I wrote this in response to this post and decided to move the bulk of it here to not be quite so obnoxiously off topic.
Oh, what the heck, might as well quote the parent here:
(This from a guy who is migrating his address book to OpenLDAP because he doesn't want to sync between two PCs.)
Hey, how's that working out for you? I've been thinking of doing exactly that for a couple years now, but people have told me OpenLDAP is kind of a pain to set up for such a simple task and I really know nothing about it. Mac OS X's Address Book LDAP preferences include options like "Search Base" (for example, ou=people, o=company) and "Scope" (base, one level, or subtree); is this more complicated than I want to mess with?
Reading through OpenLDAP manuals can make it sound confusing, but Debian actually did most of the setup via Q & A. I'm not sure if Fink will make it as easy or not. Probably will, though.
The point of confusion is that LDAP can be used for so doggone many things. If you're using it for an address book just think of it as a hash-style database (which it really is on the backend) organized in a tree.
The traditional layout of the tree has the root level of your LDAP server as "o=company" or "o=company,c=country". (o is organization, c is country, ou is orgazational unit, dc is domain component, cn is common name, dn is distinguished name; dn's are the unique keys.) The vogue now is apparently to follow your domain name structure and have your root as "dc=slashdot,dc=org" for example. (I think in theory all LDAPs everywhere should be mergeable and have unique bases, but I'm not sure.) It's common to put the contact info under ou=people, so your LDAP settings in the client will look like "ou=people,dc=slashdot,dc=org" maybe or the old style "ou=people,ou=slashdot,o=osdn,c=us".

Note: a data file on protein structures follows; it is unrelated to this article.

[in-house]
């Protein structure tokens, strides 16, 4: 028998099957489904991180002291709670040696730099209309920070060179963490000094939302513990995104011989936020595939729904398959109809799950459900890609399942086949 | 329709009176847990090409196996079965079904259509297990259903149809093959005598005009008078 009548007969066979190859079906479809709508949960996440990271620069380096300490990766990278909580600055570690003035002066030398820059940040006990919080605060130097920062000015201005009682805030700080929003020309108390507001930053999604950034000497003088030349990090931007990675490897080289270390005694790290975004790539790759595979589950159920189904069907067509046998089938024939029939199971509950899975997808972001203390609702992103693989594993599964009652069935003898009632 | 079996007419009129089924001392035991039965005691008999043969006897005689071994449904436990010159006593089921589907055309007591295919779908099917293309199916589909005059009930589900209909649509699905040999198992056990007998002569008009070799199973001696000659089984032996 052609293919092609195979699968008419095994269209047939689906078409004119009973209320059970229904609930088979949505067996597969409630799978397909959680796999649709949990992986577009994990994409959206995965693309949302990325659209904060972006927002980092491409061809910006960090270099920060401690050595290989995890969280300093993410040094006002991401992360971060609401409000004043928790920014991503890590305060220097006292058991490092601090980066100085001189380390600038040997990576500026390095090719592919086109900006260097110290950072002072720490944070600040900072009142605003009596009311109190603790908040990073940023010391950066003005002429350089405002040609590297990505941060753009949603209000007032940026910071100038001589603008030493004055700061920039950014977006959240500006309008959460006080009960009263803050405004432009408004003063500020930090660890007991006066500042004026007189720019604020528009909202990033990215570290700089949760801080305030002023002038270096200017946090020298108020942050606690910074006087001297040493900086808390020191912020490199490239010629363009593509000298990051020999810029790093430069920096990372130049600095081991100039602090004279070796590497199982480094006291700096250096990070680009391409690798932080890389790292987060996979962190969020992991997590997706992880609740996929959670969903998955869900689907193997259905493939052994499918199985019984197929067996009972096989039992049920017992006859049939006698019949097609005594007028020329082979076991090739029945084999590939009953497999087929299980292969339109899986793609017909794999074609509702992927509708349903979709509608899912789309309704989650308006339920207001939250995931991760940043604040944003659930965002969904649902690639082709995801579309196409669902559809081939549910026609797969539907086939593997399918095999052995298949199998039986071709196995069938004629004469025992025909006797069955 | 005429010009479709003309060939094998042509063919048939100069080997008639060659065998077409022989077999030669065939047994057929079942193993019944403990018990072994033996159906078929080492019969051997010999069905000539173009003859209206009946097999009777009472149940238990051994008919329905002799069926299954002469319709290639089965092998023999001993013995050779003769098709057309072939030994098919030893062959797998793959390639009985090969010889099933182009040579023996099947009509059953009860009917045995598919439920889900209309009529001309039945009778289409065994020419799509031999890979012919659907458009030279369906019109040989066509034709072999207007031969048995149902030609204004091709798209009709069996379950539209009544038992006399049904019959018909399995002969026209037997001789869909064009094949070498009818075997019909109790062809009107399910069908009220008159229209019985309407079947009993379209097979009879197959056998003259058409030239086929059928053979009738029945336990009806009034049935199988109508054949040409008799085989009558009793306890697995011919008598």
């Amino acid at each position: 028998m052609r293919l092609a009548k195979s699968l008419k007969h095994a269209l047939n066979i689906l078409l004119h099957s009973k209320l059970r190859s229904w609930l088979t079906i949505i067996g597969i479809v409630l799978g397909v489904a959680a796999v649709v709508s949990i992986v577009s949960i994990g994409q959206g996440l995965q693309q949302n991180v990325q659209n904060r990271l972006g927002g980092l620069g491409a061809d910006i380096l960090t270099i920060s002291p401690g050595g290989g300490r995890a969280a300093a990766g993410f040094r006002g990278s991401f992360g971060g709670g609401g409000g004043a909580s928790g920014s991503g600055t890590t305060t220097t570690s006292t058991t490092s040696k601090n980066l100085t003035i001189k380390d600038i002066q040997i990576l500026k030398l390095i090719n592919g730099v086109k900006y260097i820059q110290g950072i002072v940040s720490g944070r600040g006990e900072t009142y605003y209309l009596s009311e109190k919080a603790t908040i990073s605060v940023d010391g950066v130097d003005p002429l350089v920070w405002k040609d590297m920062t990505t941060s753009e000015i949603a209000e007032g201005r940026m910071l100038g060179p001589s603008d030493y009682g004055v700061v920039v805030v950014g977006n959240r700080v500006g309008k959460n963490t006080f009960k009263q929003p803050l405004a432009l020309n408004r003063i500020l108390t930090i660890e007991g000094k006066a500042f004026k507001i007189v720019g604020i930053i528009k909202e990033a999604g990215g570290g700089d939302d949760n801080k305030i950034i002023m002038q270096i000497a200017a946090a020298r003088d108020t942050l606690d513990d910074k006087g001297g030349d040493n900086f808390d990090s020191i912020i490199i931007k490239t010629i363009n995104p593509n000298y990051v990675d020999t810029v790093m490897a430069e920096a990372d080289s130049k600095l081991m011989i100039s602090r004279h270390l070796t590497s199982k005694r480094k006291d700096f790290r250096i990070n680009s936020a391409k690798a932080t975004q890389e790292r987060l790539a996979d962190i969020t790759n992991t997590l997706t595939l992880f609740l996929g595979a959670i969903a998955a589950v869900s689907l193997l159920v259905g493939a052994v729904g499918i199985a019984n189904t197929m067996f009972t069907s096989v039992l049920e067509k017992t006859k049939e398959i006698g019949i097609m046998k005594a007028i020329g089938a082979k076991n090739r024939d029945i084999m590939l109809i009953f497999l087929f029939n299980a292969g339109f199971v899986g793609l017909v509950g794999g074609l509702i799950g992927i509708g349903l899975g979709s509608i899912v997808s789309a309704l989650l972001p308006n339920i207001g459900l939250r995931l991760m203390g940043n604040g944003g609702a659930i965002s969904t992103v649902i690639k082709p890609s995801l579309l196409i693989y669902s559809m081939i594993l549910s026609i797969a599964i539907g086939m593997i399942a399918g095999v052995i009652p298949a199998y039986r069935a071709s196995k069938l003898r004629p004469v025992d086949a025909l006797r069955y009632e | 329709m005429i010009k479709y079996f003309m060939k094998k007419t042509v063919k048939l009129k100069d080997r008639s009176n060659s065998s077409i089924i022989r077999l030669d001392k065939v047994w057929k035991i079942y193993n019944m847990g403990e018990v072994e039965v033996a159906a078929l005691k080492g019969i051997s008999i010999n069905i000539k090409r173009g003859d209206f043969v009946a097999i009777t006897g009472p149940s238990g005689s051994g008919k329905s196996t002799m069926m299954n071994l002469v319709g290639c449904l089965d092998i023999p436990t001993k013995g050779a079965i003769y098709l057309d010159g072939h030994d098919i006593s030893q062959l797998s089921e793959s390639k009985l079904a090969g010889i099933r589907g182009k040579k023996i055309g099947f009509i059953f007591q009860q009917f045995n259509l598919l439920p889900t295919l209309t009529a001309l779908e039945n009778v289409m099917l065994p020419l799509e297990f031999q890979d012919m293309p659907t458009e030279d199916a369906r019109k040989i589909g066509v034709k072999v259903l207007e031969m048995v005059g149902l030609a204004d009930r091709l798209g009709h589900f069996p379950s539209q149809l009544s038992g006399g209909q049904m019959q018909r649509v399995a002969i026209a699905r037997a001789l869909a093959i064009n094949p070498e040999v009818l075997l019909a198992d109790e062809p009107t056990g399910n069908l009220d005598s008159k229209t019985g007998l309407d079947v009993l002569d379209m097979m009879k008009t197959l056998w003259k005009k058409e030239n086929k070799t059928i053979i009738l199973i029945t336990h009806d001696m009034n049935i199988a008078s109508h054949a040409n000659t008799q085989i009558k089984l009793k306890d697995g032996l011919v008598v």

If you export your local address book to LDIF and look at it in a text editor you'll see all sorts of cn's, dn's, objectclasses and such. Look them up for fun, but basically each entry needs a dn which can be the cn followed by the ou's and base or it can be uid (user id) or probably many other things depending on what you want to key on. dn's need to be unique.
Here's where I'm hung up because I've been to lazy to fix it: My exported addresses from Mozilla have dn's like "dn: cn=Name,email@example.com", and I have to change all those dn's to fit into my LDAP base like "dn: uid=(uniquenumber), ou=people, dc=mysubdomain, dc=gotdns, dc=com". (Like I said you can key on things other than uid if you want. Also I'm not required to put them in ou=people, but what the hey, why not.) I didn't see a utility anywhere that would fix that for me automatically, so I'll have to either hand-edit or script the changes before I can use slapadd to bulk load them into my directory.
I did hand-load a couple of address entries and it works great!
Oh, and scope is the type of query. Set your search base to match your LDAP setup and either base or subtree would work fine I think. If you get really curious there are a couple of RFC's on LDAP queries that are neat reads. Then if you get really crazy like I might then you might integrate Kerberos and get your MS boxen to authenticate to your Unix box
P.S. Phroggy, I just noticed your user number and web page. Heck, you ought to do it just for the tinkering fun. I'll add a couple of technical things: the backend db can be Berkeley DB or ldbm or a couple of other things; they are library/file-based db's. slapd is the server daemon; slapadd will load the db while slapd is offline, or you can use ldapadd or other ldap clients to update while it's online. But the Debian package installed the db libraries and configured slapd.conf for me based on curses-based config screens. It was amusingly simple after I spent all that time reading up on OpenLDAP. But as usual the "simple thing" threw me: export to LDIF, import to LDAP, right? Uh-oh, gotta edit the dn's first.